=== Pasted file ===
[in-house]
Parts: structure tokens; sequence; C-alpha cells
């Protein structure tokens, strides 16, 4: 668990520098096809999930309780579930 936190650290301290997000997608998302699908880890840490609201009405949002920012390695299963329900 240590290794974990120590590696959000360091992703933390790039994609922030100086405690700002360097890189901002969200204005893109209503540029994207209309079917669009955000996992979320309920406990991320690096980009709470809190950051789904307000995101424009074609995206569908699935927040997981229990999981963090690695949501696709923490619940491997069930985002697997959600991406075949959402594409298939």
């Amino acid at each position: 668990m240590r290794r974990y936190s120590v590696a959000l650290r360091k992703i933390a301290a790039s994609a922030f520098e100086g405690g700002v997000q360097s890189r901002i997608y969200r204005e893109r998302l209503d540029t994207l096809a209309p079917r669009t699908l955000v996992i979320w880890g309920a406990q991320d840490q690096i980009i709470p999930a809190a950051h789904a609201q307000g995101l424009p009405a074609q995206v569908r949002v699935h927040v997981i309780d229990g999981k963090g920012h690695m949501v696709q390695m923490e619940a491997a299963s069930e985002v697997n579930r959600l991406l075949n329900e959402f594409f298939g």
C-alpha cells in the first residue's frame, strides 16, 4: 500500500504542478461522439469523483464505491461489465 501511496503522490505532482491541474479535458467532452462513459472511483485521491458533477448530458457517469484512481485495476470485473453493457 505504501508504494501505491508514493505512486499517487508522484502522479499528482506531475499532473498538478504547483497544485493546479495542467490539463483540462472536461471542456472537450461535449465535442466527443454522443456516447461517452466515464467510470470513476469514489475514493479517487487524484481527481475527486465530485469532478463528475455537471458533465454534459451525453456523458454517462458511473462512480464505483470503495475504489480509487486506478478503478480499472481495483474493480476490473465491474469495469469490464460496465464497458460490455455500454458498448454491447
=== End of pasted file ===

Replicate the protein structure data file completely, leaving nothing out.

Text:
[in-house]
Parts: structure tokens; sequence; C-alpha cells
């Protein structure tokens, strides 16, 4: 668990520098096809999930309780579930 936190650290301290997000997608998302699908880890840490609201009405949002920012390695299963329900 240590290794974990120590590696959000360091992703933390790039994609922030100086405690700002360097890189901002969200204005893109209503540029994207209309079917669009955000996992979320309920406990991320690096980009709470809190950051789904307000995101424009074609995206569908699935927040997981229990999981963090690695949501696709923490619940491997069930985002697997959600991406075949959402594409298939």
């Amino acid at each position: 668990m240590r290794r974990y936190s120590v590696a959000l650290r360091k992703i933390a301290a790039s994609a922030f520098e100086g405690g700002v997000q360097s890189r901002i997608y969200r204005e893109r998302l209503d540029t994207l096809a209309p079917r669009t699908l955000v996992i979320w880890g309920a406990q991320d840490q690096i980009i709470p999930a809190a950051h789904a609201q307000g995101l424009p009405a074609q995206v569908r949002v699935h927040v997981i309780d229990g999981k963090g920012h690695m949501v696709q390695m923490e619940a491997a299963s069930e985002v697997n579930r959600l991406l075949n329900e959402f594409f298939g």
C-alpha cells in the first residue's frame, strides 16, 4: 500500500504542478461522439469523483464505491461489465 501511496503522490505532482491541474479535458467532452462513459472511483485521491458533477448530458457517469484512481485495476470485473453493457 505504501508504494501505491508514493505512486499517487508522484502522479499528482506531475499532473498538478504547483497544485493546479495542467490539463483540462472536461471542456472537450461535449465535442466527443454522443456516447461517452466515464467510470470513476469514489475514493479517487487524484481527481475527486465530485469532478463528475455537471458533465454534459451525453456523458454517462458511473462512480464505483470503495475504489480509487486506478478503478480499472481495483474493480476490473465491474469495469469490464460496465464497458460490455455500454458498448454491447